After two days in Cairns we decided to rent another car to leave the city life behind and explore the area around Cairns. Unfortunately no camper van whatsoever was available so we had to give the tent a try and hired a little Hyundai Getz.
On Friday 7th November we headed north towards famous Cape Tribulation. Hadn’t really slept the night before cos I went out with Lee and Leigh and the two Dutch girls Soe-tjoe and Sharon to wander along the Esplanade at night, trying to spot crocodiles that had been sighted right at the beach. Eventually ended up killing Leigh’s mobile phone with a very accurate throw of some sort of nut (I’m rally sorry, I only wanted to hurt you like you hurt me, not brake your phone!) and having water fights at Lee’s room until the early morning. So I was back in my bed at about 7am, just before wake-up time basically.
Before leaving Cairns I also had to sort out my visa which took ages due to a computer brakedown in the office. Eventually I got the extension as a visitor until end of January and we finally hit the road north.
First stop was Mossman Gorge, a beautiful river with crystal clear, cold water which flows between round granite boulders through rainforest. We arrived quite late so the swim had to wait till the next morning. We pulled into a little road leading through sugar cane fields and put the tent up, fighting off millions of mozzies. It was so hot! Hardly any ventilation inside the tent but opening the door would mean exposing ourselves to hungry mozzies – we’d rather sweat until we fell asleep.
After the really refreshing swim the next morning we drove on to the Daintree river ferry to cross the saltwater croc infested Daintree river. Since we hadn’t seen any crocs in Kakadu NP we decided to take a tour with the rivertrain but we only spotted three small salties, all hidden under water. Wrong time of the year, apparently in winter they all come out of the water cos they need the sun to keep their body temperature near 28 degrees but now with the warm water they rather stay in the river.
For the night we decided to camp at Koala Resort at Cape Kimberley, a nice camp site close to the beach (again no swimming unfortunately due to the bloody stingers). We even saw a goanna the next day which decided to drink the water from the pool.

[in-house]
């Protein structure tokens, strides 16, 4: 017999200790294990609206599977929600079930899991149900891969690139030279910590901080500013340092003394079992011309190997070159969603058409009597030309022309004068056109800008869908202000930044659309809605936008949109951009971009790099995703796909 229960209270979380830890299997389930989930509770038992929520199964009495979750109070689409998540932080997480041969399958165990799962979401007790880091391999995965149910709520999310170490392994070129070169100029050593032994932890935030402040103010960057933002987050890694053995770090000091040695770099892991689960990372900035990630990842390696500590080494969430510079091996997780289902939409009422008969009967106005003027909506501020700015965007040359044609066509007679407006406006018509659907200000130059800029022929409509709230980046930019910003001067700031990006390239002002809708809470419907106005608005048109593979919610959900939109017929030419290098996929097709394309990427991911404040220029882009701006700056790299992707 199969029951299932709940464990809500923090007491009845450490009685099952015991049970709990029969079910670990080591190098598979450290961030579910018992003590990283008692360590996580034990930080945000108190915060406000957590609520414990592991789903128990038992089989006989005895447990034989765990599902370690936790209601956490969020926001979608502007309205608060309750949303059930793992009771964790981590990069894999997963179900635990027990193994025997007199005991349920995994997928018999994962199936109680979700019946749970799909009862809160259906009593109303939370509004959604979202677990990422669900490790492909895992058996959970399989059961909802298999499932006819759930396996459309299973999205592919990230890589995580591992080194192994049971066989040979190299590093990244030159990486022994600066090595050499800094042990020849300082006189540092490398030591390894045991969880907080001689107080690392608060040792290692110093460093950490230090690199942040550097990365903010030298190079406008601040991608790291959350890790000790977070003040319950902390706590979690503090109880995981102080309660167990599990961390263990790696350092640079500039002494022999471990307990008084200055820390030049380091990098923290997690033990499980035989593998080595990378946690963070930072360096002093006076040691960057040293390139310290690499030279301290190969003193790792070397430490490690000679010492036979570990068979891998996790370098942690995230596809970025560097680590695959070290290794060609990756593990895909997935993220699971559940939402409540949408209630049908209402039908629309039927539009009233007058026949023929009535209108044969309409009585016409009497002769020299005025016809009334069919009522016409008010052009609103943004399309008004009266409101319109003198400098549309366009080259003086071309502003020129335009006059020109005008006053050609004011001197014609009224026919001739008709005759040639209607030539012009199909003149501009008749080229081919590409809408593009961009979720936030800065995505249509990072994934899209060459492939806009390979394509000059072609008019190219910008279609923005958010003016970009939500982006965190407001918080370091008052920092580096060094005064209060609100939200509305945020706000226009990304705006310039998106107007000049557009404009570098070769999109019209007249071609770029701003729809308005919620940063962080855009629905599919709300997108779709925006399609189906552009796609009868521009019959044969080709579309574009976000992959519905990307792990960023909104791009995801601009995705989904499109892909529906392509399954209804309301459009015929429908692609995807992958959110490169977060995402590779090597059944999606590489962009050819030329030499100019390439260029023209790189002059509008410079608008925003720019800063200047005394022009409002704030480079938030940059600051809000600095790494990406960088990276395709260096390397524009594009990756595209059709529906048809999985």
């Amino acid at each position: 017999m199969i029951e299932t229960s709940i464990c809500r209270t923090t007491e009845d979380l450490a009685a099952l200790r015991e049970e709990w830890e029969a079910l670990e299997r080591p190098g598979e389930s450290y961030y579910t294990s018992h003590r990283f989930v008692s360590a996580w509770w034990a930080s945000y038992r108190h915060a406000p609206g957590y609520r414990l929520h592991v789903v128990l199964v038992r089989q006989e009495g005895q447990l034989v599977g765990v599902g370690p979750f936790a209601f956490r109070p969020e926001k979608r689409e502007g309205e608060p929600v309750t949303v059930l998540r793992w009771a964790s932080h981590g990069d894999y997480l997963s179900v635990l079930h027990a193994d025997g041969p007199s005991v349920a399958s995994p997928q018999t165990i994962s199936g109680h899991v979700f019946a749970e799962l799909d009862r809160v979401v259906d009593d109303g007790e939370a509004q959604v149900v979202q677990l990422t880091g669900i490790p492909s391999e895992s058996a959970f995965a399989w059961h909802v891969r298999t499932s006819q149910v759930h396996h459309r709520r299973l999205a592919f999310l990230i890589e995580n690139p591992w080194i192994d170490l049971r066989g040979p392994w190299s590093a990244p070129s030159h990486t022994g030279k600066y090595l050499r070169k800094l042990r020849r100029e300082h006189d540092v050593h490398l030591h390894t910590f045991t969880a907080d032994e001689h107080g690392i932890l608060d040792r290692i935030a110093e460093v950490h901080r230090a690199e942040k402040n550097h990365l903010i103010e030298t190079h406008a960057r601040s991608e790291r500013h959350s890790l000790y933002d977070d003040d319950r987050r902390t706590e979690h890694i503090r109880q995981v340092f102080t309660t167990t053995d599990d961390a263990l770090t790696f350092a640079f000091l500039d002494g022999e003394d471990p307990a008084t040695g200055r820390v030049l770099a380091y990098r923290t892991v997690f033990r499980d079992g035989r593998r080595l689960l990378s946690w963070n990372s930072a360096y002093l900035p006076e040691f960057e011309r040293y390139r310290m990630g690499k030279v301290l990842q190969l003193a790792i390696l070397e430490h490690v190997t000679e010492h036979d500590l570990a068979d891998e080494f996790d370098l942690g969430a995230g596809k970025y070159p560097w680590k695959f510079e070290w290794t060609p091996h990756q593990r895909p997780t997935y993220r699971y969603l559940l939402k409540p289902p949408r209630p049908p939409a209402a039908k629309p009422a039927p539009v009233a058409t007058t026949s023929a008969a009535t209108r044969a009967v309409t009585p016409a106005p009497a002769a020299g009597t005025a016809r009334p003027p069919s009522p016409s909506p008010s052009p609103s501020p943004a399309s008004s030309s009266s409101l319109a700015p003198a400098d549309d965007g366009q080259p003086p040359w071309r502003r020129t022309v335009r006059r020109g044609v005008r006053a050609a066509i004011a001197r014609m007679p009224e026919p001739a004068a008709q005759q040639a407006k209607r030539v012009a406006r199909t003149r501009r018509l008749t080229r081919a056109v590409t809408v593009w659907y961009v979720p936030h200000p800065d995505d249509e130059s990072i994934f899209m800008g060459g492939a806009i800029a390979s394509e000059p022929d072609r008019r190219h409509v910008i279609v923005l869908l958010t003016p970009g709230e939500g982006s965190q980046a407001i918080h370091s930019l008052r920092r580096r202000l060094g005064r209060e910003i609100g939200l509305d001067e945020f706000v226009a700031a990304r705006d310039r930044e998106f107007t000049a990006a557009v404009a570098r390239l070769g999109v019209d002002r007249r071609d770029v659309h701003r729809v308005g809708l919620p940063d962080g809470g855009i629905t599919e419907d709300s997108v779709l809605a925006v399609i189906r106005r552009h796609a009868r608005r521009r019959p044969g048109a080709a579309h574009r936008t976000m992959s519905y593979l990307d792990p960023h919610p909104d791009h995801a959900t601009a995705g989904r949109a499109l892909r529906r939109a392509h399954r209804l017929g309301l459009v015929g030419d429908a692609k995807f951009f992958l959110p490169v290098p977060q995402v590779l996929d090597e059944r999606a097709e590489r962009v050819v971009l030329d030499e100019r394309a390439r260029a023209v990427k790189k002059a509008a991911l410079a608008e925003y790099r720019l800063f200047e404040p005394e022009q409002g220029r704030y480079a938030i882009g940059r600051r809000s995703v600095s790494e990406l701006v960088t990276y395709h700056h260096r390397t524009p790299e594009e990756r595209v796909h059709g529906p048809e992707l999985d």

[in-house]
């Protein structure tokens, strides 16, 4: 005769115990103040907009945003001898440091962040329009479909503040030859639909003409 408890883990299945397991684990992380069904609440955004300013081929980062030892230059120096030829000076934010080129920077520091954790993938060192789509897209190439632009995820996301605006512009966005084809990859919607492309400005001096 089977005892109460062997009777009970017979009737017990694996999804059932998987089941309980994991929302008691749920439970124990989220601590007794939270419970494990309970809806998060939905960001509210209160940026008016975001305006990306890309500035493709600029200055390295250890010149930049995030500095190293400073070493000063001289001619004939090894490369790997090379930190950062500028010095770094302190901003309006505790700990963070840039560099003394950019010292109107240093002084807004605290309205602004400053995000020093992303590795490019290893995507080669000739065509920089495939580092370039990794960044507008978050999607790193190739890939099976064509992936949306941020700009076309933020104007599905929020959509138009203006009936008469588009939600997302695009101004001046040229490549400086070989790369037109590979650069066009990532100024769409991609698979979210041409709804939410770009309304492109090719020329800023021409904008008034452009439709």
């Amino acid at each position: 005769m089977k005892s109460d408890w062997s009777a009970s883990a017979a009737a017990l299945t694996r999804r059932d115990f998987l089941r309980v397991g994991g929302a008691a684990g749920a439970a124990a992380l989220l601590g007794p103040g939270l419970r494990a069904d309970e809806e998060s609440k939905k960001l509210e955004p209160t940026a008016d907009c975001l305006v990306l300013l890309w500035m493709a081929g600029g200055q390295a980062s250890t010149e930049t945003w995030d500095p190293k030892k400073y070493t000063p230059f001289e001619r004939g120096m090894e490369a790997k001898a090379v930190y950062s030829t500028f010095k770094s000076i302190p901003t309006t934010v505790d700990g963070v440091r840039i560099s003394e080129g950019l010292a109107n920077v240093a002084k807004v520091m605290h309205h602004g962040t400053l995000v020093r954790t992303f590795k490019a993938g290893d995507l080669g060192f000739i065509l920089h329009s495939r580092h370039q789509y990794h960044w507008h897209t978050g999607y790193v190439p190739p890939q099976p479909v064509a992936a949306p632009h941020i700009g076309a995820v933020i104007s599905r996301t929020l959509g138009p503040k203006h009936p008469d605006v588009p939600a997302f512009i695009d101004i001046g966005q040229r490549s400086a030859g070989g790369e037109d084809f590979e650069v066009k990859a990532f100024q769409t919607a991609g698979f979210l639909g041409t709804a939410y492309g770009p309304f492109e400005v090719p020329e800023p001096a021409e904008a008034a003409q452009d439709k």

North of Cape Kimberley there are some really nice beaches such as Cow Bay and Thompsons Beach wherew e spent some time relaxing and drinking iced coffee.
The next two nights we stayed at PK’s djungle camp and did a day trip on the catamaran ‘Rumrunner’ to snorkel at Endine and Mackay reef. The latter was just awesome – shallow water and hundreds of different corals only an armlength below, many different colors (what size you want? same same! hehe). It almost looked like flying above a flower garden. And although the weather turned really bad it was a great day and worth every single dollar.
At PK’s we also ran into Lee and Leigh again – their coach had crashed into a motor cyclist (we actually had come across the accident on the way up!) and they had to wait for a replacement bus to bring them back to Cains.
Before returning south we drove along Bloomfield track (a 4WD track that leads all the way up north to Cape York) as far as Emmerson Creek which is only passable with a 4WD and went for a swim in the creek.
Cape Tribulation is definitely a very special experience, rainforest meets the sea, one world heritage (the Daintree forest) meets another (the Great Barrier Reef). The beaches are white and almost empty and apparently the reefs are in a much better condition than a few kilometres down near Cairns | See the pictures